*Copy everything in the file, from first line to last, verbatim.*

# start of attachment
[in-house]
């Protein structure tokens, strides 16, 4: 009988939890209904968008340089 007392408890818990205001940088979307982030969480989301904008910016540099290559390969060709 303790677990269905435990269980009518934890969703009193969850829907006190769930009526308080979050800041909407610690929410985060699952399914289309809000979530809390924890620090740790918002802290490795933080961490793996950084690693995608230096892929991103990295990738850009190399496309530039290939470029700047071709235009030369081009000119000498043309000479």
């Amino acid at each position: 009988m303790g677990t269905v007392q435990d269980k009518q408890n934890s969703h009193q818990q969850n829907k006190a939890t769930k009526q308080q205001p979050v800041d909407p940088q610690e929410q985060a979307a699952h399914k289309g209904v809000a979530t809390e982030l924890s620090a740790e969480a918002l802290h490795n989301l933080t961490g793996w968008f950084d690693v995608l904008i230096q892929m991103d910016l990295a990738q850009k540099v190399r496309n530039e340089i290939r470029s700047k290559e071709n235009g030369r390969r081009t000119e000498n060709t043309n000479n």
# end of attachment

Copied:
[in-house]
């Protein structure tokens, strides 16, 4: 009988939890209904968008340089 007392408890818990205001940088979307982030969480989301904008910016540099290559390969060709 303790677990269905435990269980009518934890969703009193969850829907006190769930009526308080979050800041909407610690929410985060699952399914289309809000979530809390924890620090740790918002802290490795933080961490793996950084690693995608230096892929991103990295990738850009190399496309530039290939470029700047071709235009030369081009000119000498043309000479």
């Amino acid at each position: 009988m303790g677990t269905v007392q435990d269980k009518q408890n934890s969703h009193q818990q969850n829907k006190a939890t769930k009526q308080q205001p979050v800041d909407p940088q610690e929410q985060a979307a699952h399914k289309g209904v809000a979530t809390e982030l924890s620090a740790e969480a918002l802290h490795n989301l933080t961490g793996w968008f950084d690693v995608l904008i230096q892929m991103d910016l990295a990738q850009k540099v190399r496309n530039e340089i290939r470029s700047k290559e071709n235009g030369r390969r081009t000119e000498n060709t043309n000479n």